Keeping an eye on the global traffic in human organs

  title={Keeping an eye on the global traffic in human organs},
  author={Nancy Scheper‐Hughes},
  journal={The Lancet},
‘I am only half alive’: Organ trafficking in Pakistan amid interlocking oppressions
This article delves into the gendered/classed phenomenon of organ trafficking based on ethnographic and archival data from Pakistan. Drawing upon experiences of victims of organ trafficking, the
Selling of kidneys, livers and liver-sections is the focus of this paper, but sales of other organs will be considered explicitly in places, offering both consequentialist and deontological arguments.
Trafficking in human organs
Trafficking in human organs is a contemporary international problem that engages the attention of media more so than researchers and representatives of medical and legislative institutions. The
Human trafficking for the purpose of organ removal
The results show that recipients and donors have been exploited using illicit acts and means with the purpose of organ removal by loose, flexible combinations of numerous organized criminal networks and actors that have joined forces to facilitate illegal kidney transplants on a global level in an extremely well-organized manner.
Persons and Their Parts: New Reproductive Technologies and Risks of Commodification
It will argue that there is a prime facie connection between body parts and persons and thus, although needing to be balanced with other ethically relevant factors, commodification remains an issue of ethical concern.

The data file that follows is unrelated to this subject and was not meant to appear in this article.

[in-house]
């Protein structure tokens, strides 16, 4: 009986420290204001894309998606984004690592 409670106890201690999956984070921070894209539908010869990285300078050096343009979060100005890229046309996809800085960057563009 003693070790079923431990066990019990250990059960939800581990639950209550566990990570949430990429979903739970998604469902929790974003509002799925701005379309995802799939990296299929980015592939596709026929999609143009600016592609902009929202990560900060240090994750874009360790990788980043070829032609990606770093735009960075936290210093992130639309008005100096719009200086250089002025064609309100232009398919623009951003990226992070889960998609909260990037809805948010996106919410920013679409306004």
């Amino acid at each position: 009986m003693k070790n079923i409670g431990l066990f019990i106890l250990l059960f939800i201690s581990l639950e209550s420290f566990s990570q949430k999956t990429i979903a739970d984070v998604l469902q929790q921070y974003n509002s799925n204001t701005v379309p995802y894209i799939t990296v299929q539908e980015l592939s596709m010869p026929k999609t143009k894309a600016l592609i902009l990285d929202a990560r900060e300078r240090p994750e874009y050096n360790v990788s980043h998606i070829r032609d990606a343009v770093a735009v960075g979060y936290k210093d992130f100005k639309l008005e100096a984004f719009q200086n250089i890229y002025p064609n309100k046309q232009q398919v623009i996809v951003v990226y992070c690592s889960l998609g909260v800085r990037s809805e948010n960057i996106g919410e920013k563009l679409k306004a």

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This article addresses some of the ethical, ethnographic and political dilemmas of an idiosyncratic multi-sited research project exploring the illegal and covert activities surrounding the traffic in
Gender, equality and the sex trade
What Is Bioethos?
From its nineteenth-century outset, anthropology’s studies of human remains have been tied to colonial projects with insidious ends. The prior chapter made this point clear. In the U.S., land
The Illegal Kidney Trade: Who Benefits?
It is suggested that a stringent regulatory mechanism, a strong political will to increase the rate of organ donation and early screening of chronic kidney diseases might reduce the demand of organs for transplantation and limit the trade of organs.